400 Indonesians hurt or die daily from road accidents: How to be safe on the road
Each year, 1.25 million people die in road traffic accidents, and it costs the global economy more than $500 billion. In the next 20 years, the figures are estimated to increase by 65% unless road safety is improved.
Traffic accidents are the leading cause of death amongst young people. This morning 1.8 billion children left their homes to go to school, but 500 lost their life in a traffic accident and never made it to school today.
26,802 Indonesians die in accidents yearly. More than 125,000 are injured, but the actual number of road accident incidents might be higher due to unreported cases. Traffic accidents cost 3.1% loss in Indonesia’s Gross Domestic Product.
Around 90% of road accidents happen in low- or middle-income countries like Indonesia.
The United Nations has declared 2011 – 2020 as Decade of Action for Road Safety. President Jokowi has put in place serious policies to improve road safety since he was the Governor of Jakarta.
Road traffic incidents have already decreased in Indonesia since 2009 as a result of national strategies which aim to reduce fatalities by 50% in 2020. Road traffic accidents are a huge problem, but solutions are simple and the business community can play an important role: Better roads, safer vehicles, more helmets and seatbelts and better information campaigns.
Here are ways traffic accidents can be reduced:
1. Good roads reduce accidents
Crash prevention measures within the transportation infrastructure have been promoted. These include formal pre-construction audits for new road projects and regular inspections of existing road infrastructure. Private investments are needed for roads and public transportation.
2. Private investments
Indonesia needs private funding for 70% of its infrastructure needs. Around IDR 500 trillion could be invested by the private sector solely to expressways, which requires multi-year performance-based contracts and effective financing models. Public-private partnerships and risk-sharing schemes make infrastructure projects more likely to be delivered on time and on budget, but also with better quality, thus reducing the potency of traffic accidents.
3. Safe vehicles
Safer vehicles result in less fatalities. Indonesia has more than 100 million registered vehicles in 2013. Almost 90% of it are motorized 2- and 3-wheelers while the rest are cars, heavy trucks and buses. Safer vehicles may mean improved vehicle standards in terms of frontal impact, electronic stability control, and pedestrian protection. Government safety regulations and consumer demand for safer cars incentivizes car makers and engineers to make safer vehicles.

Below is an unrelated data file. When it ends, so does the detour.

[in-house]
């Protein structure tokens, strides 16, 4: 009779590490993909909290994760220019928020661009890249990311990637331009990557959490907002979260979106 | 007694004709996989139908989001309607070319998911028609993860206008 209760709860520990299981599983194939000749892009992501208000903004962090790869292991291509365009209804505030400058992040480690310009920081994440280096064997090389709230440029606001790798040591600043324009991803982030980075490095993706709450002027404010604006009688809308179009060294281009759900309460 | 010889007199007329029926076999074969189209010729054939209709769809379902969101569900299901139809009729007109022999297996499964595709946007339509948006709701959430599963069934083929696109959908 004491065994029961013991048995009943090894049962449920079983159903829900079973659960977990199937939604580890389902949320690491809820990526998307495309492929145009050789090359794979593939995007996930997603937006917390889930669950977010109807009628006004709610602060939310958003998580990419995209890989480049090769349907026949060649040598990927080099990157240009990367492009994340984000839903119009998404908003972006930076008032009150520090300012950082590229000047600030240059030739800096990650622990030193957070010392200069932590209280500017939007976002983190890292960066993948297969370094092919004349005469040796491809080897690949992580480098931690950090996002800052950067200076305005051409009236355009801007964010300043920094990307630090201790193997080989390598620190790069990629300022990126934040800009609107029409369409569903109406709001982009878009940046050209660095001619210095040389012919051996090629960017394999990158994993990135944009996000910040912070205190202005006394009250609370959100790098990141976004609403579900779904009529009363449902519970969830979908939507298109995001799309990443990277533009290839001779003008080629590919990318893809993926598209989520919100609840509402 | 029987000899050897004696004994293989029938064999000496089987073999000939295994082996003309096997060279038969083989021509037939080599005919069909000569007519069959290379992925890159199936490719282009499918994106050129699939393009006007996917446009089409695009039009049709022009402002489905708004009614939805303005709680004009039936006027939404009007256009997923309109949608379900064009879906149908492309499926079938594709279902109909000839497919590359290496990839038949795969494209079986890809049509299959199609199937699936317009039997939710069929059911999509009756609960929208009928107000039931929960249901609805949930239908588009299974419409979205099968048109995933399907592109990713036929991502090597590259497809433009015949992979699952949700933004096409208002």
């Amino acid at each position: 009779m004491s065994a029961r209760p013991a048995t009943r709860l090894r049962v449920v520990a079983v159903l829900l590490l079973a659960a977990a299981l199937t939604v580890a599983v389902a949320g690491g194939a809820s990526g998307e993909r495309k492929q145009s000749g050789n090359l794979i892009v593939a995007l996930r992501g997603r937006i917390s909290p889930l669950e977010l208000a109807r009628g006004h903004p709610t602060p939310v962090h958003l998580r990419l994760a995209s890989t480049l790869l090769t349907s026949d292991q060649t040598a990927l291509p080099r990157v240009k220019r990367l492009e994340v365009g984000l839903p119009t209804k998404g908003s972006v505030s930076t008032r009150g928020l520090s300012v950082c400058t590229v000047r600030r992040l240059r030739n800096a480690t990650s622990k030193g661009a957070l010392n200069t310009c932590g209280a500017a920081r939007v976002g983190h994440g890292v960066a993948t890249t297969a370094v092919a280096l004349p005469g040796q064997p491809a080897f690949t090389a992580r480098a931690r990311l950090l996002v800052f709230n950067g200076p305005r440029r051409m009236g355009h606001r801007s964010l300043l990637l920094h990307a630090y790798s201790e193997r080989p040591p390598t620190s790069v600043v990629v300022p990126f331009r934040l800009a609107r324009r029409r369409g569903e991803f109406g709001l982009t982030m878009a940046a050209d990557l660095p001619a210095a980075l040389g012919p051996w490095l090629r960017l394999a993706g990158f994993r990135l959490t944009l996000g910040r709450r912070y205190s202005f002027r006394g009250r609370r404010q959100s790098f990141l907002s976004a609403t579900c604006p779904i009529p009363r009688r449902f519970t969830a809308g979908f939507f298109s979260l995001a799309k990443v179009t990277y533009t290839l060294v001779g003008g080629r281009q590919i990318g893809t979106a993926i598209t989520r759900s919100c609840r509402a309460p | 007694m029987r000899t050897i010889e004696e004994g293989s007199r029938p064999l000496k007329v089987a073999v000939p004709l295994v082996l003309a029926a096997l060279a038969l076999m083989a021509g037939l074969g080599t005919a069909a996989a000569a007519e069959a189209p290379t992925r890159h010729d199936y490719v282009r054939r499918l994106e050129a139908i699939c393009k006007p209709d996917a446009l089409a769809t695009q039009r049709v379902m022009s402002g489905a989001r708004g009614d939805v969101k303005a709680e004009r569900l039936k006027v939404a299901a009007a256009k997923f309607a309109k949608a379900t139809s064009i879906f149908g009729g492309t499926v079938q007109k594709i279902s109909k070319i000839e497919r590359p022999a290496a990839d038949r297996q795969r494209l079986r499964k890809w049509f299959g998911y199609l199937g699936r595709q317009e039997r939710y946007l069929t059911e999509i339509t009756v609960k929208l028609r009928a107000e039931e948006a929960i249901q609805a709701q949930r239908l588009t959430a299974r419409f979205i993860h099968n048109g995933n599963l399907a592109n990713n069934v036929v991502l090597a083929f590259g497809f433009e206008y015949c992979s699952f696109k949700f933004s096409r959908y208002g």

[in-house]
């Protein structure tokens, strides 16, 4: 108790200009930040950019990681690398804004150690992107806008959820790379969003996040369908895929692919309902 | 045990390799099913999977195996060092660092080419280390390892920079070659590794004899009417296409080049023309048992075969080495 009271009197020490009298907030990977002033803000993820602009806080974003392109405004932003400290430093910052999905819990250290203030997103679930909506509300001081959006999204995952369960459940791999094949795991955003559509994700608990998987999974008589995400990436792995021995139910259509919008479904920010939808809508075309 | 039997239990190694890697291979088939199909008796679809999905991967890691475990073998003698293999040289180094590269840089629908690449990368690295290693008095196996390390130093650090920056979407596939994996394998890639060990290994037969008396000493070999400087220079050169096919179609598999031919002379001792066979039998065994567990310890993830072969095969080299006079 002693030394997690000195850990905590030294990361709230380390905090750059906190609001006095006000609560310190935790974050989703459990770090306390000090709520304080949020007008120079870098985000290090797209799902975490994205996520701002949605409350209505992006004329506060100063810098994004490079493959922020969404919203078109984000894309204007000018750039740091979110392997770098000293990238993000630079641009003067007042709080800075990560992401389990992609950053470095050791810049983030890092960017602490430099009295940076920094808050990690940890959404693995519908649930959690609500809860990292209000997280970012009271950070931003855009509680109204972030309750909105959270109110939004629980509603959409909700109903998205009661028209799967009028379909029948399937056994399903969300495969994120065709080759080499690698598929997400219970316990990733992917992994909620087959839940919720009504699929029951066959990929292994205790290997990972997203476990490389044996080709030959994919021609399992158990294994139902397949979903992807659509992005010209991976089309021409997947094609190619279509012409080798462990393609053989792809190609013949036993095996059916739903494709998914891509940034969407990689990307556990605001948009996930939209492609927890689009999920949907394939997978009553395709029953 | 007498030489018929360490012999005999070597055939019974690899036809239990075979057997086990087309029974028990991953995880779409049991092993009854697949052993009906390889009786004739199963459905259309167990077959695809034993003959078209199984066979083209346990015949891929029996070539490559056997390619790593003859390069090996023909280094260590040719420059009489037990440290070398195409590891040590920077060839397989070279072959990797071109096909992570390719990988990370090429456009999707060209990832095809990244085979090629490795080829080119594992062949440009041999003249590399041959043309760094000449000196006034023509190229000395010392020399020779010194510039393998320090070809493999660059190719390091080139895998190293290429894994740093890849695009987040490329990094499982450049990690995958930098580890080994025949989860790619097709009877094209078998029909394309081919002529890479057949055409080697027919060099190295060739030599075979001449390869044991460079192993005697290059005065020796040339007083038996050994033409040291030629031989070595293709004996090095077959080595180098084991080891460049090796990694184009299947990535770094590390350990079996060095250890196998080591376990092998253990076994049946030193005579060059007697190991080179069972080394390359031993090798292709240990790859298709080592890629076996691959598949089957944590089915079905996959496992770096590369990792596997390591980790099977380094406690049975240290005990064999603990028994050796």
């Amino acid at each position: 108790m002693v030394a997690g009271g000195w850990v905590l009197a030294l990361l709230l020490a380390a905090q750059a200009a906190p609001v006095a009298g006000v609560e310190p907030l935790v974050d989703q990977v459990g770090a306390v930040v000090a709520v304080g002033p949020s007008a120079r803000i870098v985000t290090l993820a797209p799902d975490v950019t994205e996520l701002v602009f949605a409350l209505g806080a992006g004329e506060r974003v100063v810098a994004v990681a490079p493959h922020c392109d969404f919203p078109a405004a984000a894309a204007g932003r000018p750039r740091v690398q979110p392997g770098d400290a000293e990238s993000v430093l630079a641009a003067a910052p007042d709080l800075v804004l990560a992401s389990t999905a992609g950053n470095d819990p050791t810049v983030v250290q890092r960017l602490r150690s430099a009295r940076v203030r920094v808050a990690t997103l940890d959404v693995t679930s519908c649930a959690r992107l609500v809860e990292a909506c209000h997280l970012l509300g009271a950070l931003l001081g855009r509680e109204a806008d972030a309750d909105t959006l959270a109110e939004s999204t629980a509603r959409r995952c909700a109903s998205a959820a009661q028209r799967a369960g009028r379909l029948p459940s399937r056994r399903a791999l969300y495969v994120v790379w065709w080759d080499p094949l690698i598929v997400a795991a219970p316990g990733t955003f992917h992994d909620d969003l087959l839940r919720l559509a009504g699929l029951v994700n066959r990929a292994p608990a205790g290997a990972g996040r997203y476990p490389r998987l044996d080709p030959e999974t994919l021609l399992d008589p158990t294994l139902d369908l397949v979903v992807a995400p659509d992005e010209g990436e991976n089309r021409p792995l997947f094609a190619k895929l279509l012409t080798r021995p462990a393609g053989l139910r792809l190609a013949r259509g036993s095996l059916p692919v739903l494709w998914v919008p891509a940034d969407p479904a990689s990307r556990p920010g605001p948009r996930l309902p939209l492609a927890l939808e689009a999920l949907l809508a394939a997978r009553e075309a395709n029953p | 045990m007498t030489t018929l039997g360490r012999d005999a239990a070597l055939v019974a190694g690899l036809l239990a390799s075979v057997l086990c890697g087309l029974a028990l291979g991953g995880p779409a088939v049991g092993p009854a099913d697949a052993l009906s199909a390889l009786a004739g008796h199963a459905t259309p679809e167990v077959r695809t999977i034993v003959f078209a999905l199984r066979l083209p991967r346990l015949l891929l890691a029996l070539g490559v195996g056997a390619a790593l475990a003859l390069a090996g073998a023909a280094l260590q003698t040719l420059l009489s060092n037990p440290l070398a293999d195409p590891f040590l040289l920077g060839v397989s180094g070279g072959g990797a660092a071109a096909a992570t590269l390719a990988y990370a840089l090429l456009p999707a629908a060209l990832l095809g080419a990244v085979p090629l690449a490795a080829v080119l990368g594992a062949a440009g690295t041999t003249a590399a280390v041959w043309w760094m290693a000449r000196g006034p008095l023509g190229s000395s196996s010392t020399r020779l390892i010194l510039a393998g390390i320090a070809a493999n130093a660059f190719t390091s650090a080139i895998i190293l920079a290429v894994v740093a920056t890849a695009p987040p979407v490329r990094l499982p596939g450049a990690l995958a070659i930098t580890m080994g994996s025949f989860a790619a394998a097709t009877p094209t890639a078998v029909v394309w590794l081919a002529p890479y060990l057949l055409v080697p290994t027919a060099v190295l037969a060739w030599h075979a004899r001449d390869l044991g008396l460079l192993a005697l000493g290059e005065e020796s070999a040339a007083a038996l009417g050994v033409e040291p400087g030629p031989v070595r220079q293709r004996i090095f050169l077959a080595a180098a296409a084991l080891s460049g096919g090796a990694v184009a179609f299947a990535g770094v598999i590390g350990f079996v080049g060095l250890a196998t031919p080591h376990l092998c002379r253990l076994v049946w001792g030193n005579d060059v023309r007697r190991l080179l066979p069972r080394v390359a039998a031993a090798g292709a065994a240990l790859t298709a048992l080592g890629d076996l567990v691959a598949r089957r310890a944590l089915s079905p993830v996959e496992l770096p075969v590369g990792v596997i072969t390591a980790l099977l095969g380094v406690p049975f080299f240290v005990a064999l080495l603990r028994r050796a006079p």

4. Helmets, seatbelts
Riders with helmets and drivers wearing seatbelts are less likely to be killed or injured in an accident. Two in every three traffic incidents involve minor injuries to motorbike riders. Protective actions such as motorcycle helmet law for both drivers and passengers has been implemented. Despite that, 20% of drivers and 50% passengers do not abide to this law. For cars, seat-belt law has only applied to front seat occupants and not for the rear.
5. Follow traffic laws
Laws must be enforced to reduce traffic accidents. The role of traffic police is important to make sure drivers wear seat belts and helmets, follow new and improved traffic signs and do not violate traffic rules.
6. Information campaigns
Information campaigns saves lives. The Indonesian police have implemented “Police Goes to Campus” program which makes youth and students as agents of change for road safety. The challenge to improve these programs lies on how to disseminate it to other provinces.
Additional programs by the Indonesian National Police have been executed to lower the risk of road traffic incidents, such as traffic exhibitions and awareness building for motor taxi drivers. Special attention needs to be given to discourage mobile phone use while driving, as many Indonesians especially young people are digital natives.
Corporate social responsibility can play an important role. Shell Indonesia have launched the “Road Safety: Think Safety, Act Safely” program is part of targeting elementary school children to increase awareness of the importance of road safety and security in the streets. The company also developed a web-based safety Pop-Game to specifically educate elementary school students about traffic signs.
Indonesian national and regional medias are supporting The Federation Internationale De L’Automobile (FIA) and actress Ms. Michelle Yeoh as its spokesperson, in conducting a global campaign called “A Safe Road to School”.
Do your part
As we celebrate the Road Safety Week, we must further the positive progresses Indonesia has been achieving in improving road safety and make sure all efforts are appreciated. Although not all accidents are avoidable, every person has a role in ensuring the safety of others.
The United Nations is fully supportive in support of the Government of Indonesia, private sector and civil society in working towards halving the number of traffic fatalities by 2020.
The bad news is that more than 400 Indonesians will be killed or injured in the traffic today. The good news is that we already have all of the required solutions for safer mobility.
Let us work ogether for even better roads and safer vehicles. We can all do our part by putting on our helmets, fastening the seatbelts, abiding by the traffic rules and telling our friends and family to put down the phone while driving. – Rappler.com
Douglas Broderick is the UN Secretary General‘s designated representative in Indonesia and leads the UN Country Team of resident and non-resident agencies. He has submitted his credentials to the Government of Indonesia through Minister of Foreign Affairs. He had previously served as UN Resident Coordinator and UNDP Resident Representative in Cambodia.